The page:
An important question for future research is whether improvements in immune system function in fact contribute to lower levels of fatigue. Based on the studies included in this review, it seems like the pathophysiological processes underlying fatigue are more directly linked with, or better reflected by, the alterations in T cells (CD4+ and CD8+ counts/percentages) than the cytokine alterations (IL-1, IL-2, IL-4, IL-6, and TNF) observed in CFS/ME. As previously mentioned, cytokines may, however, induce subjective feelings of sickness in the form of fatigue and other symptoms. Further, cytokine and T cell activity are connected. Immune cells, including T cells, act by releasing cytokines and cytokines are important to many aspects of T cell function (e.g., differentiation, activation, and proliferation) (93). Additionally, the current paper did not aim to provide a systematic review of the literature on associations between fatigue and immunological markers in CFS/ME. As yet, it is unknown whether improvements in immune system function contribute to lower levels of fatigue in CFS/ME. This central question sets the stage for further investigation.

On the one hand, the CFS/ME condition might reflect an immunological disturbance induced by the key biological systems that respond to stress (the ANS and the HPA axis). Possibly, this stress-related immunological disturbance could, in part, be maintained by psychological and health-related factors such as poor executive functioning and quality of sleep. Further, this stress-related immunological disturbance could possibly be reversed, at least to some degree, by favorable changes in psychological processes and health behaviors. On the other hand, CFS/ME might reflect a primary dysfunction within the immune system (e.g., autoimmune response). Chronic fatigue and an array of additional symptoms may thus develop as a product of dysregulated multisystemic interactions. In this case, CFS/ME would be classified as an immunological disease not related to psychological processes and health behaviors per se, and the underlying disease mechanism(s) would, therefore, not respond to favorable psychological/behavioral changes. However, it is more likely that several CFS/ME subgroups exist, each characterized by a specific kind of immunological disturbance. The bottom line is that a subgroup of CFS/ME patients may benefit from psychological treatments while another subgroup may need an alternative/pharmacological treatment intervention. Such subgroup classifications would also contribute to explain why some patients benefit from psychological interventions while some do not. CFS/ME subgroups may further be identified based on patients' immunological profiles. Exploring such subgroup classifications may pave the way for personalized CFS/ME treatment and is, therefore, a key research area for the future.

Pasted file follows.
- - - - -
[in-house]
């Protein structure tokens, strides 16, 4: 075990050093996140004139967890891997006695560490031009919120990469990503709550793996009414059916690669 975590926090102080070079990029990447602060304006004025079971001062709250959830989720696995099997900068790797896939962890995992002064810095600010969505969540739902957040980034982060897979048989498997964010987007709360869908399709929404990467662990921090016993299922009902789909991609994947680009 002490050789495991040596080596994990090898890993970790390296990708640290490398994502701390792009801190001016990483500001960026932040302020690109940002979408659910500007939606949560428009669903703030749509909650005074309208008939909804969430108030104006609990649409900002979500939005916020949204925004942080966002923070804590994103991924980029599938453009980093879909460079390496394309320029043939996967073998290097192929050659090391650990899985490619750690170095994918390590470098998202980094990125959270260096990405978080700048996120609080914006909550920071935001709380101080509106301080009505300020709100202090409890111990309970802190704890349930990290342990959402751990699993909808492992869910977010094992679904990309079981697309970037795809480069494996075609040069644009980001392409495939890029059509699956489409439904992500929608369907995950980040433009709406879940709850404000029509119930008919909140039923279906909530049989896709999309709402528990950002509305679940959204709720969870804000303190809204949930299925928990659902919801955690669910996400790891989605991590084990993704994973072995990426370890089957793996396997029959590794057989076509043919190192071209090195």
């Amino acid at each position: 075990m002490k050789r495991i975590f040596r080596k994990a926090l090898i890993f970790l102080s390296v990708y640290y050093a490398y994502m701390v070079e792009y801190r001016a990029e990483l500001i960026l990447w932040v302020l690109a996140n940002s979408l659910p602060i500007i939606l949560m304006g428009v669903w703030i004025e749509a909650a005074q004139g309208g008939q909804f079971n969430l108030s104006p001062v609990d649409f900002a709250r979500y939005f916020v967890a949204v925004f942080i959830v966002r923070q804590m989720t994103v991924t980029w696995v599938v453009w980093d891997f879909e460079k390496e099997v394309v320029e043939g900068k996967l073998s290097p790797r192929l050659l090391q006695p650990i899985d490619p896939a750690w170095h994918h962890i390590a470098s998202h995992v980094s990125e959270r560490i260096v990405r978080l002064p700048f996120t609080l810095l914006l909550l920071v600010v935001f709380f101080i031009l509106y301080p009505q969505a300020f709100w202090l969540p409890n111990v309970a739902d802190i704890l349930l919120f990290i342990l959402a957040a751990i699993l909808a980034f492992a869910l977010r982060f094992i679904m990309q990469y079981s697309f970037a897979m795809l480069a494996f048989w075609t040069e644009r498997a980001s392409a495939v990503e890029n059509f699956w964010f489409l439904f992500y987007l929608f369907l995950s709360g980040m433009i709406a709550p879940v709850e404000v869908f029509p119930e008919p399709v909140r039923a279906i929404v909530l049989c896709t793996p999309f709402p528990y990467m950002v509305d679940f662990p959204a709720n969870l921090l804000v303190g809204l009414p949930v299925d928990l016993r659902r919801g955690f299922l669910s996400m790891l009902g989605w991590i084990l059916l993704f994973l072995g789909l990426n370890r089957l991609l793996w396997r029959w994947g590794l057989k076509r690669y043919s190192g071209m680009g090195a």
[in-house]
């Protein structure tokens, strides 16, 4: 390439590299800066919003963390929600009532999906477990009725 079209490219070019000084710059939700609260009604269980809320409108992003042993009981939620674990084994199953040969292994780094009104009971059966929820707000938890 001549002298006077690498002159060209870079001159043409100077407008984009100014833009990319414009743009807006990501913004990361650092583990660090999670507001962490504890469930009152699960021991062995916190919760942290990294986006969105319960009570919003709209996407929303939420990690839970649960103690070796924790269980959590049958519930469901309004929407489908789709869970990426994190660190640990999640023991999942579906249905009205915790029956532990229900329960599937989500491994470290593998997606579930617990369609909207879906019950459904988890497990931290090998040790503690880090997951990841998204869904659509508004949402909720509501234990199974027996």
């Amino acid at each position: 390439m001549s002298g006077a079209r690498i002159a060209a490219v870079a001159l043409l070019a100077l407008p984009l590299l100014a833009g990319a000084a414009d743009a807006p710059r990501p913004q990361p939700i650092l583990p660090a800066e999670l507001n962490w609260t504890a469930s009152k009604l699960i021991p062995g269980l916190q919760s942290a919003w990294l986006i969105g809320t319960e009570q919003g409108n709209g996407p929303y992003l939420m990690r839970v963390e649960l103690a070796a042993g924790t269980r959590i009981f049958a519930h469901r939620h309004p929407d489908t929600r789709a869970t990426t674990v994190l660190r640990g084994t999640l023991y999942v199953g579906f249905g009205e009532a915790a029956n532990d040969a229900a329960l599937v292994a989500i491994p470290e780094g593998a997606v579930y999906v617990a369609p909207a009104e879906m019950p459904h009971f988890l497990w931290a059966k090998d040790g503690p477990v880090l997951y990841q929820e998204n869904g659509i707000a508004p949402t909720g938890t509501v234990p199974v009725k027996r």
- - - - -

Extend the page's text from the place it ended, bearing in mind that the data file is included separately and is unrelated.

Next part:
Assuming that CFS/ME symptoms are maintained by a disturbance in a specific part of the immune system, it must, from a psychoneuroimmunological point of view, be demonstrated that a psychological treatment can affect this part of the immune system in such a way that the immunological disturbance is ameliorated or eliminated. We suggest that future randomized controlled trials seek to provide empirical evidence that a specific psychological treatment facilitates improvements in specific psychological variables, and that these improvements are significantly associated with pre-post-changes in specific immunological parameters. Based on the findings of the present review, the quality of sleep might be an effective target of intervention. However, various psychological variables (e.g., executive, emotion regulation, interpersonal function, and psychiatric symptoms) should be explored as targets of intervention. Given that immunological alterations are a key maintaining factor in CFS/ME, the psychological treatment for CFS/ME will remain speculative until longitudinal associations between psychological and immunological changes have been demonstrated. In the context of a psychological treatment process, it is also essential that future studies seek to uncover the neuro-immune pathways by which psychological/behavioral changes affect the immune system. For example, the neural bases of emotions and emotion regulation involve the activation of limbic structures and a set of cortical regions (94), and improvements in emotion regulation during treatment would thus be accompanied by changes in neural activity in these regions. Through which neuro-immune pathways of communication are these changes in neural activity affecting the immune system? Based on previous work within the field of psychoneuroimmunology, it can be hypothesized that the ANS and the HPA axis are key mediators of change.